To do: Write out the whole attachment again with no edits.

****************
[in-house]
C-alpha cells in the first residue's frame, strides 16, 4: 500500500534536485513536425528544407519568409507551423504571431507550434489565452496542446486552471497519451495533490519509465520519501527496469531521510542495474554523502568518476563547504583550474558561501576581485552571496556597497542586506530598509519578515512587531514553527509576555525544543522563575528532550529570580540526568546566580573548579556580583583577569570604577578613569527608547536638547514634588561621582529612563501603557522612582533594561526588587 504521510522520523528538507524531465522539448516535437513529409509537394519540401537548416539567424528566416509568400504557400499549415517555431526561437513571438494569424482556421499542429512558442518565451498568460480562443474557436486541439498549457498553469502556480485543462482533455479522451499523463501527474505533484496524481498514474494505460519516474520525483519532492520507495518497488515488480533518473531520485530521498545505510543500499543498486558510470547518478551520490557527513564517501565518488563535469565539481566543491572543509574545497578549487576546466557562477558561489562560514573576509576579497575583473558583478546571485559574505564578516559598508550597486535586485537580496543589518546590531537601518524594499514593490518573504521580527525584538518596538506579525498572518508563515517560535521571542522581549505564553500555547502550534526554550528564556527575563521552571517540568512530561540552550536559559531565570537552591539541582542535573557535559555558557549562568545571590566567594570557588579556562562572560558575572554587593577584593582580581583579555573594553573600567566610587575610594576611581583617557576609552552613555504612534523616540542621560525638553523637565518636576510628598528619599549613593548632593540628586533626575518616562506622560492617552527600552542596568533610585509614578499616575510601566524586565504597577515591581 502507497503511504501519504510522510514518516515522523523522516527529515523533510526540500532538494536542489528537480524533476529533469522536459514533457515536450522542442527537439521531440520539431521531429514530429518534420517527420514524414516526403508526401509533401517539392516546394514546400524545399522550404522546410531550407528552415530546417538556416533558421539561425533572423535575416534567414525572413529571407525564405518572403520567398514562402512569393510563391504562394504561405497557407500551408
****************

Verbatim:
[in-house]
C-alpha cells in the first residue's frame, strides 16, 4: 500500500534536485513536425528544407519568409507551423504571431507550434489565452496542446486552471497519451495533490519509465520519501527496469531521510542495474554523502568518476563547504583550474558561501576581485552571496556597497542586506530598509519578515512587531514553527509576555525544543522563575528532550529570580540526568546566580573548579556580583583577569570604577578613569527608547536638547514634588561621582529612563501603557522612582533594561526588587 504521510522520523528538507524531465522539448516535437513529409509537394519540401537548416539567424528566416509568400504557400499549415517555431526561437513571438494569424482556421499542429512558442518565451498568460480562443474557436486541439498549457498553469502556480485543462482533455479522451499523463501527474505533484496524481498514474494505460519516474520525483519532492520507495518497488515488480533518473531520485530521498545505510543500499543498486558510470547518478551520490557527513564517501565518488563535469565539481566543491572543509574545497578549487576546466557562477558561489562560514573576509576579497575583473558583478546571485559574505564578516559598508550597486535586485537580496543589518546590531537601518524594499514593490518573504521580527525584538518596538506579525498572518508563515517560535521571542522581549505564553500555547502550534526554550528564556527575563521552571517540568512530561540552550536559559531565570537552591539541582542535573557535559555558557549562568545571590566567594570557588579556562562572560558575572554587593577584593582580581583579555573594553573600567566610587575610594576611581583617557576609552552613555504612534523616540542621560525638553523637565518636576510628598528619599549613593548632593540628586533626575518616562506622560492617552527600552542596568533610585509614578499616575510601566524586565504597577515591581 502507497503511504501519504510522510514518516515522523523522516527529515523533510526540500532538494536542489528537480524533476529533469522536459514533457515536450522542442527537439521531440520539431521531429514530429518534420517527420514524414516526403508526401509533401517539392516546394514546400524545399522550404522546410531550407528552415530546417538556416533558421539561425533572423535575416534567414525572413529571407525564405518572403520567398514562402512569393510563391504562394504561405497557407500551408